We arrived at the Carcassonne court house without much in the way of a plan, just as Bové and the four other accused climbed the steps to the entrance. I didn’t know Corentin that well, had never worked with him before, and decided that I’d leave him to film the crowd while I disappeared into the court to see what was happening. I had my NUJ press card to blag my way past the police cordon and to allow passage of my basic digital camera into court to grab a few still pictures.

French courts, like British ones, don’t allow filming once the sitting judge is present though they do seem to give some freedom to take shots before and after proceedings. It would have been good to have known this in advance, or to have had two film cameras, as the courtroom and its surrounds proved the best place to get Bové for spot interviews. What we lost in courtroom footage we gained in protest shots, as Corentin captured all that as I sat in court.

I followed proceedings without any certainty as to what I would get – a news agency-style spot report, a feature article, nothing? The formality of the process struck me more than anything. The accused, all grown men, were called before the judge like so many naughty schoolboys to identify themselves and declare their monthly incomes and assets. The officious style would probably be intimidating to ordinary people but these ones are probably pretty used to it, having used non-violent direct action many times before.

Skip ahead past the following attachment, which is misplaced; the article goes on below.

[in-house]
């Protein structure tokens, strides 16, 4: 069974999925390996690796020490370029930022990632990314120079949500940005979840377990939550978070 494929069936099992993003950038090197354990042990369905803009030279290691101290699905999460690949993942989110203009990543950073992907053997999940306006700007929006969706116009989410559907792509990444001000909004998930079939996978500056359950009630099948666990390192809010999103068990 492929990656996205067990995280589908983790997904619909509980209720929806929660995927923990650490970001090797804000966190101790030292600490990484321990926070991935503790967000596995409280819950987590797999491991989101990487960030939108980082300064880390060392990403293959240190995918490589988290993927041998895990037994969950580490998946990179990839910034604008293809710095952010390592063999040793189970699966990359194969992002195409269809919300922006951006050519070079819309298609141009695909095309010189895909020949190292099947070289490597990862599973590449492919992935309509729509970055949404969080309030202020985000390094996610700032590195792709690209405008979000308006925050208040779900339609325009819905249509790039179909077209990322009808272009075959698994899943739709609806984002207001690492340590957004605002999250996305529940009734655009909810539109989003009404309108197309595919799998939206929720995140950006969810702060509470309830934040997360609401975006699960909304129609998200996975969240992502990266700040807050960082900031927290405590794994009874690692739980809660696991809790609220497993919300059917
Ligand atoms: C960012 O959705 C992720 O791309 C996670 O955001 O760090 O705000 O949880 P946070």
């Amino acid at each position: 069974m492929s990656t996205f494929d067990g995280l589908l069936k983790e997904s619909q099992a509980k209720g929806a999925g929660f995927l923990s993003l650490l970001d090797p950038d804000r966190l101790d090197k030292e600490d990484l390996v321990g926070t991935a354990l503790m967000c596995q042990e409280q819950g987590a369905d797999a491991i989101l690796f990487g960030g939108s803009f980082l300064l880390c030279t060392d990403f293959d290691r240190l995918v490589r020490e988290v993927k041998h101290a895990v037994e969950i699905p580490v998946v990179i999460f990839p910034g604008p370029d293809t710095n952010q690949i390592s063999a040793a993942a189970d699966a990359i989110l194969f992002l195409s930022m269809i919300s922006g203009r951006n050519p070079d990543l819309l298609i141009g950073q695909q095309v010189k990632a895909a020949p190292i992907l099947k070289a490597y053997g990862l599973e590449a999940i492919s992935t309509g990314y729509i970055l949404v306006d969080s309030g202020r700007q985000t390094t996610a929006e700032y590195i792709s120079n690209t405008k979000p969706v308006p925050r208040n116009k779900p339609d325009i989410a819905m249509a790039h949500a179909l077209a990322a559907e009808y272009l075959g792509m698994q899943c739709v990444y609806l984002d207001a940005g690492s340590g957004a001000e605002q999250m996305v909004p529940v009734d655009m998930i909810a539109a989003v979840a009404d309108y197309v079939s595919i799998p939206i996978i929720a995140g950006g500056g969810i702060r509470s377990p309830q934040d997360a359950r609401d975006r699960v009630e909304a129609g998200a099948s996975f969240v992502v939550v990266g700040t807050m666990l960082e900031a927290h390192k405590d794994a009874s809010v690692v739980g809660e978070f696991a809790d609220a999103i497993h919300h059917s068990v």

I needn’t have worried about the story, which told itself in the end. Bové’s defence lawyer, François Roux, got up and laid into the prosecution for what seemed to be a fairly cut-and-dried case of a dodgy police report (we didn’t get to see it). He said it cited various people as having been at the Monsanto action on April 13, 2006 – whom he said hadn’t been there at all – and listed the presence of eight vehicles belonging to Bové, some of which had been scrapped years back. The prosecutor complained of not having been told of this earlier but said nothing as to the substance of Roux’s complaints, and proceedings adjourned. When the judge returned, he postponed ruling until March 21, ending the trial business for the day.

The basic story was that five people, part of a group of a few dozen who had conducted a “citizen’s inspection” of Monsanto’s Trèbes facility in southwest France, were accused of having prevented Monsanto employees from going about their daily work. This was a highly unusual use of a law forbidding interference with people doing their jobs, which generally relates to picketing activities. The penalty they risked included fines and possible prison terms. The five are all leading figures in the French “faucheurs volontaires” movement, who symbolically destroy GMO crops and seeds in protest against their cultivation in France. Bové, the best-known of the five, is also running for president, though as yet he lacks the necessary political support to stand as a candidate.